Architect: C. H. Johnston — Junior?

Young Edward Brooks hired his friend, Howie, to design his home in 1921. Howie would become a well-known architect, C.H. Johnston Jr.

Over time, whether inadvertently or not, Howie’s more famous father became known as the architect of Eastcliff. The famous father was, indeed, the architect of record, as his son worked in his firm. Eastcliff may have been the first home that the two men, one a famous architect, one who would become a (slightly less) famous architect, worked on together.

Clarence Howard “Howie” Johnston Jr. was the second son of Clarence and May Thurston Johnson. (As in the Brooks family, the first son was named for his mother’s family, and the second son was named for his father.) The oldest son, Cyrus Thurston “Thur” Johnston, received an engineering degree from MIT and worked in private practice for four years before joining his father and brother as engineer in the Johnston firm in 1915. He died in 1920, at age thirty-three, from influenza.

C. H. Johnston Jr. (1888–1959) began working for his father’s firm in 1906. He left the firm for a course in architecture at Columbia (1908–1910), and again later to serve in World War I (1917–1918), but otherwise remained with the firm until retirement in 1956. In 1936, he became president of the firm, renamed C. H. Johnston, architects–engineers.

Shortly after Eastcliff was built, another lumberman, Archibald Jefferson, hired Johnston Jr. to design a stone mansion near Eastcliff at 71 Otis Lane. That home was built in 1925.

Glensheen, a mansion in Duluth that, like Eastcliff, is owned by the University of Minnesota, was designed by C.H. Johnston Sr.

Glensheen, from

Glensheen has been the subject of several books, and even a 2015 musical titled, simply and eponymously, Glensheen. Glensheen has more notoriety, not only as a much larger home, but also because two murders were committed there. In 1977, someone broke into Glensheen and bludgeoned nurse Velma Pietila with a candlestick, and then smothered heiress Elizabeth Congdon with a satin pillow. No murders have ever taken place at Eastcliff (except, well, maybe that time our dogs caught a rabbit). This is the first book about Eastcliff.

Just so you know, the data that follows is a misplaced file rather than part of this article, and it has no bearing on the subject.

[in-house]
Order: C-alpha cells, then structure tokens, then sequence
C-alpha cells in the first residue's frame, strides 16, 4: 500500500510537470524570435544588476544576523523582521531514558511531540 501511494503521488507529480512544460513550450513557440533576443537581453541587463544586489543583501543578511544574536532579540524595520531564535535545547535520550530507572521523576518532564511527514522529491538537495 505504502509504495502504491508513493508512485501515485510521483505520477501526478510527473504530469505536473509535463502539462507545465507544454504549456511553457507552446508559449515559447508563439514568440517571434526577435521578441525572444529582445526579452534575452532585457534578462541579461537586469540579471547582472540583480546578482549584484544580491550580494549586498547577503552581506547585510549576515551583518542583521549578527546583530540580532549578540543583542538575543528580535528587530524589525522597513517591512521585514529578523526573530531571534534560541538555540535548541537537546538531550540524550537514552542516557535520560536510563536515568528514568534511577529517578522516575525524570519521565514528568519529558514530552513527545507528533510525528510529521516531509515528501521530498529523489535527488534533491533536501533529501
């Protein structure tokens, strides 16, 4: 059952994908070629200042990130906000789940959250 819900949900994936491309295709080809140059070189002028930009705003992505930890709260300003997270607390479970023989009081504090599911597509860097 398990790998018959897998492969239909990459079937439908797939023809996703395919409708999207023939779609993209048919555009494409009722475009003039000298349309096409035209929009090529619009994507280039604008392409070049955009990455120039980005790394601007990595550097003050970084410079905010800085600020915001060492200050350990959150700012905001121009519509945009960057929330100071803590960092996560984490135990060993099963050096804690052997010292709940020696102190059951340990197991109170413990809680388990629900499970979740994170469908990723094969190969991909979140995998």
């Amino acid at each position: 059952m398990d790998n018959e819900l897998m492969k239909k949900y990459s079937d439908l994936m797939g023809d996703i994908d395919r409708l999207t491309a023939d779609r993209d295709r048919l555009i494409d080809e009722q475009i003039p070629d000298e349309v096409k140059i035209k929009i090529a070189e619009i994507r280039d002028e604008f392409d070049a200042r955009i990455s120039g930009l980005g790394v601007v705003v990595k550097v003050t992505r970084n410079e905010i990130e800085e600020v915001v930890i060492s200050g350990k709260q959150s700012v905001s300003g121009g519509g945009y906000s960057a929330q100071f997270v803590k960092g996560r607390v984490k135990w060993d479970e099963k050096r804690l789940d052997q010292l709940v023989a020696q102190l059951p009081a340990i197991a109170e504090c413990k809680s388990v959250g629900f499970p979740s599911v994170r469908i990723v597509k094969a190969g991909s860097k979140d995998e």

Shutter details on the architectural drawings for Eastcliff including the unused squirrel and moon (1921), and a photo of a shutter with the parrot (2017)
Photographed by the author from drawings in the University of Minnesota Engineering Archive, and from the house

One of the questions that people regularly asked me about Eastcliff concerned the shutters. “What is that?” they would ask. Then after my reply, “Are you sure it’s a parrot?” I’m sure. The parrot has its wing high, and its head low. I think that is to fit in the oval, but it does give it a resemblance to a vulture. “Why a parrot?” I don’t know. “Did they really love birds?” you may wonder. (Inside the house, the dining room was later painted with a variety of birds, and you’ll read in the book about a peacock.) Again, I don’t know.

I read of a “cut-out shutter craze” in 1920s colonial revival houses. It was the thing. Johnston’s architectural drawings include the parrot on all the lower shutters, as well as a crescent moon on the second story windows, and a detail drawing of a shutter with a squirrel. It seems to me that the architect made suggestions, and the Brooks chose option one (the parrot) rather than option two (the squirrel), and nixed the crescent moons completely.

Please note: The above text was edited from Eastcliff: History of a Home due to lack of space. It is intended as a supplement to the book.

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